Room for Lament

Dearly Beloved,

Snow blankets the ground, Christmas lights glimmer, Christmas trees are decorated, wreaths hung, many gifts purchased and already wrapped under the tree and perhaps even Christmas cards written and sent. And yet, somehow, it still feels that no matter how much good cheer we try to hang, wrap, bake or spread, all is not "merry and bright." 

For many of us, Christmas travel has been canceled or indefinitely postponed. Our Christmas family gatherings may occur over Zoom or Google Hangout if they occur at all. How different this Christmas is from so many others we have known. We ache for desperately need the assistance of a second stimulus package to help them stay in their homes and put food on the table. Our hearts break for the hundreds of thousands of American lives lost to COVID, the continued specter of racial injustice, grieving families who cannot gather, and all who are exhausted and simply at their wit's end. 

Yes, no matter how many cookies we bake, gifts we give or lights we hang, there is much to grieve, much to lament. And we need a space for that. I hope you will join myself and Pastor Bryson (from Trinity United Methodist Church) on Friday evening at 7:00 pm for our congregations' virtual Longest Night worship on YouTube. (An order of worship and link to the service will be sent out tomorrow with our Sunday order of service and worship links.)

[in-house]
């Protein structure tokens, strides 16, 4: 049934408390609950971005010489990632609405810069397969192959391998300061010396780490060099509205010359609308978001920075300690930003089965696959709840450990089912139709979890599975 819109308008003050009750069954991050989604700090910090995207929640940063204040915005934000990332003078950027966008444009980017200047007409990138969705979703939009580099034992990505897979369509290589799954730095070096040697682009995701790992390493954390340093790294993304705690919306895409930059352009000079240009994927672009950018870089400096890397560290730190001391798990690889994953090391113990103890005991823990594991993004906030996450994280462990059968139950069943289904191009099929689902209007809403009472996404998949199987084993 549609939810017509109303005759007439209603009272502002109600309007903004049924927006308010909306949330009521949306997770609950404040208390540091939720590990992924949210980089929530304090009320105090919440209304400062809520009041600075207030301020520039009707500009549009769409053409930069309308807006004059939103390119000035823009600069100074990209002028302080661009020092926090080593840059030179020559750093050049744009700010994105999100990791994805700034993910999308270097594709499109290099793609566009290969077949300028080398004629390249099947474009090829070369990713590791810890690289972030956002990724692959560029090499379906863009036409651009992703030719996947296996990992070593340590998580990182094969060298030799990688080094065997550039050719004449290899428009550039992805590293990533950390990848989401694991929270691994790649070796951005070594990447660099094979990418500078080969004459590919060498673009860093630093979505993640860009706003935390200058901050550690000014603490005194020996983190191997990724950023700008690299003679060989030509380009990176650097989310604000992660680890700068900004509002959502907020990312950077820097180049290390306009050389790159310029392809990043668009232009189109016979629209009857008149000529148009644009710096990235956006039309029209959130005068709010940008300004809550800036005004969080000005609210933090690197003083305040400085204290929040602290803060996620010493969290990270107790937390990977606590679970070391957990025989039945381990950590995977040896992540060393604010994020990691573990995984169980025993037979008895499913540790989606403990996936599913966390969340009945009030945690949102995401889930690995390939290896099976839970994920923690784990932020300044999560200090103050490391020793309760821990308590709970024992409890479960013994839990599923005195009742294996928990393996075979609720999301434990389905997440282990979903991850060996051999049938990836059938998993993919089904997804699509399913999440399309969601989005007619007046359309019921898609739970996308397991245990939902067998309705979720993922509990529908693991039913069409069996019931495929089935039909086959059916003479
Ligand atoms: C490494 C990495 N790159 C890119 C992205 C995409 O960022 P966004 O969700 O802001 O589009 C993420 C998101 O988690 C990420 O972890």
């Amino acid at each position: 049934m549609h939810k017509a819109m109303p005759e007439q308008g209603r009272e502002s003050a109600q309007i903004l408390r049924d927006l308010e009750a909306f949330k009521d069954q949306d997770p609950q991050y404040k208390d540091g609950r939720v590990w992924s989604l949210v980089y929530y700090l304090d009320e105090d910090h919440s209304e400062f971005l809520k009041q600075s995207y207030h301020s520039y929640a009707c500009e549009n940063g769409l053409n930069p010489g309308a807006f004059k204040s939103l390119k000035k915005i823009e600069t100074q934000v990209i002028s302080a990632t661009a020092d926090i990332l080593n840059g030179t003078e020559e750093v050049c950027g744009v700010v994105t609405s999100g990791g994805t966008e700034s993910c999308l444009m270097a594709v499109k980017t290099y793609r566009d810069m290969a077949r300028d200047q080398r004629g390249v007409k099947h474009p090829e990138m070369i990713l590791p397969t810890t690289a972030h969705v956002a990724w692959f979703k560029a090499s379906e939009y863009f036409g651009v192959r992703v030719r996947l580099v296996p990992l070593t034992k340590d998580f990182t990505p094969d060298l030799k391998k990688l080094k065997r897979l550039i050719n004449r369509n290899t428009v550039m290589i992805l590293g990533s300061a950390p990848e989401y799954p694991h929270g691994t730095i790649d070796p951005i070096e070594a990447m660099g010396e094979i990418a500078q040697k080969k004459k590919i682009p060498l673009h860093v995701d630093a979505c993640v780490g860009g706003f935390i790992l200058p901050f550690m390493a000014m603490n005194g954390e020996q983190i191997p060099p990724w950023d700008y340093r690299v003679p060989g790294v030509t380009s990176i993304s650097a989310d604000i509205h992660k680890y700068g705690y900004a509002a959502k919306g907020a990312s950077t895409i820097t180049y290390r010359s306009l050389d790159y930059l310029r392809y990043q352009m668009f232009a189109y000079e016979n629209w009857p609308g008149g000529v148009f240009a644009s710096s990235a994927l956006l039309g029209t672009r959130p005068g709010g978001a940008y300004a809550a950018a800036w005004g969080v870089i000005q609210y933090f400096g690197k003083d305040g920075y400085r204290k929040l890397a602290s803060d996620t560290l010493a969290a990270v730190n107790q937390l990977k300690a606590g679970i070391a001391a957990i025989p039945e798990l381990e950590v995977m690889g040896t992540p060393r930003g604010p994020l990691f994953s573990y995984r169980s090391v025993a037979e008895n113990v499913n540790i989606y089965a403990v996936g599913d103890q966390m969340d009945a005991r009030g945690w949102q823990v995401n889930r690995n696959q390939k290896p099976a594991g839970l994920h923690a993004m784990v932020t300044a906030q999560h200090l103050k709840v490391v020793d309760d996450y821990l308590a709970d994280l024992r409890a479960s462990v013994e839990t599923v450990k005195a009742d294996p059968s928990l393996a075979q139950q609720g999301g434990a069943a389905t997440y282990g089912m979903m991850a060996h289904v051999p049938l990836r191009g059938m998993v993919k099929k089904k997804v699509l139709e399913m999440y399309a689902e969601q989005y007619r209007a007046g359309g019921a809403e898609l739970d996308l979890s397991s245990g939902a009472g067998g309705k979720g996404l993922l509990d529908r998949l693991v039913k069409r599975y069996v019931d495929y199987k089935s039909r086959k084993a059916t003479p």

See, the thing about lament is that it invites the Divine into our grief. It is a way to share our grief with others, and to begin to move through it. I believe whole-heartedly that lament is part of the pathway to hope and peace and even joy. That doesn't make lament easy or comfortable, but it makes it true. It makes it honest and real. Lament is a practice of compassion for ourselves and others, and indeed for our world. For it recognizes what we have lost, and it makes space for the pain and sorrow, the anger and regret without judging or diminishing or trying to erase or fix. Instead it simply holds. And that is love's work.

Whether or not you participate in the Longest Night Worship over YouTube on Friday, I hope you will utilize the strips of cloth that were in our Advent-to-go bags. Take some time to write your losses, griefs and worries on those and then to rend them -- to tear them. Allow the sound of that tearing to get into your heart, to be the sound of your own anguish and grief at what has been lost -- for your personally or for our communities, nation and world. And then offer those prayers to the One who makes all things whole, the One through whom healing is possible, the One who knows and loves you beyond measure. 

If you find that you need some time to talk or pray about your laments and griefs, please don't hesitate to reach out to me. That's what I'm here for. We are not alone -- not in our grief and lament, not in our hope and dreams, not in our joy and celebration. 

With you in peace and love,